Understanding Generalized Anxiety Disorder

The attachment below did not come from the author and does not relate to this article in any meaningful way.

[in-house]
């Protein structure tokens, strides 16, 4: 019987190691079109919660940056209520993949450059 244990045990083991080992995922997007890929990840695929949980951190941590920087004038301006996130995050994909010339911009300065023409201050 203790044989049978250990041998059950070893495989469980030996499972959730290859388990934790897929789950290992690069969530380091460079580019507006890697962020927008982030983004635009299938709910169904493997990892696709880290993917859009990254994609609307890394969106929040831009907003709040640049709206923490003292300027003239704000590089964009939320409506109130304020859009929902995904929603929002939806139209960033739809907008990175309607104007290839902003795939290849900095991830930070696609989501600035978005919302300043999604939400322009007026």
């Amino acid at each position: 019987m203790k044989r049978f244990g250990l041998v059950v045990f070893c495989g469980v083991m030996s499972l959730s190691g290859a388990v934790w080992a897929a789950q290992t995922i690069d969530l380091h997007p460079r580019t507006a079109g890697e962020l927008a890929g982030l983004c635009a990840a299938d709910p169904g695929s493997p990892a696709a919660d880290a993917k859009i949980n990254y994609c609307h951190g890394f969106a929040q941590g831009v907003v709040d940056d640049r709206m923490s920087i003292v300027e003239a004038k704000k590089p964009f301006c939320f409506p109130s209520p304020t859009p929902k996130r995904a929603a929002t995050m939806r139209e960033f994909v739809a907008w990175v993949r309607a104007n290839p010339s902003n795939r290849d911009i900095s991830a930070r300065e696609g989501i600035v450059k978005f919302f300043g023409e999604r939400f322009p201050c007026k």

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Understanding Generalized Anxiety Disorder Anxiety is a common occurrence and emotion in everyday life. Yet there are several individuals today who suffer from great pangs of anxiety and feelings of panic at such extremely high levels that it becomes quite debilitating. A normal, everyday environment can become so overwhelming that the day itself can stop dead in its tracks while the sufferer rides through the wave of intense emotions and thoughts which seem to be going a million miles a minute and showing no signs of stopping or slowing down. Generalized Anxiety Disorder (GAD) is one of a multitude of Anxiety Disorders that affect many people around the world. An individual suffering from GAD differs from anyone else dealing with natural anxiety due to the chronic and exaggerated worrying that can occur on a daily basis. The worries and anxieties usually are not provoked by anything, and finding the source of the worries is usually quite difficult. They are associated with daily things, such as but not limited to, health, money, family, or work. People with GAD cannot alleviate their concerns and usually become so overwhelmed by the anxiety that getting through the day and doing their usual activities proves too difficult.(1) As a disorder, GAD is diagnosable. However, it is usually a difficult thing to do since GAD, unlike many of the other Anxiety Disorders out there, does not have any definite symptoms like a "panic attack". Individuals are diagnosed with GAD when they spend at least six months worrying excessively about a number of everyday problems and the worrying happens more often than not. Other symptoms of GAD may include: Trouble falling or staying asleep, muscle tension, sweating, nausea, gastrointestinal... ... middle of paper ... ...and problems that can go on with the brain show how delicate a human's mentality and stability is, and how vulnerable it seems to be to the rapidly changing times and developments of society. It seems to be the nature of the brain and mentality to be slow in adjusting to the various new outputs that are created as society and the world progresses. Will science be able to find a way to make the brain adjust and accept change more quickly? This can be seen as a task similar to making evolution as fast as the first world's rate of development. References 1)http://www.nimh.nih.gov/anxiety/anxiety/gad/gadinfo.htm 2)http://www.adaa.org/AnxietyDisorderInfor/GAD.cfm 3)http://www.nimh.nih.gov/anxiety/anxiety/gad/gadfax.htm 4)http://psychcentral.com/disorders/sx24t.htm 5)http://www.buspar.com/whatis.htm 6)http://www.anxietynetwork.com/gawhat.html
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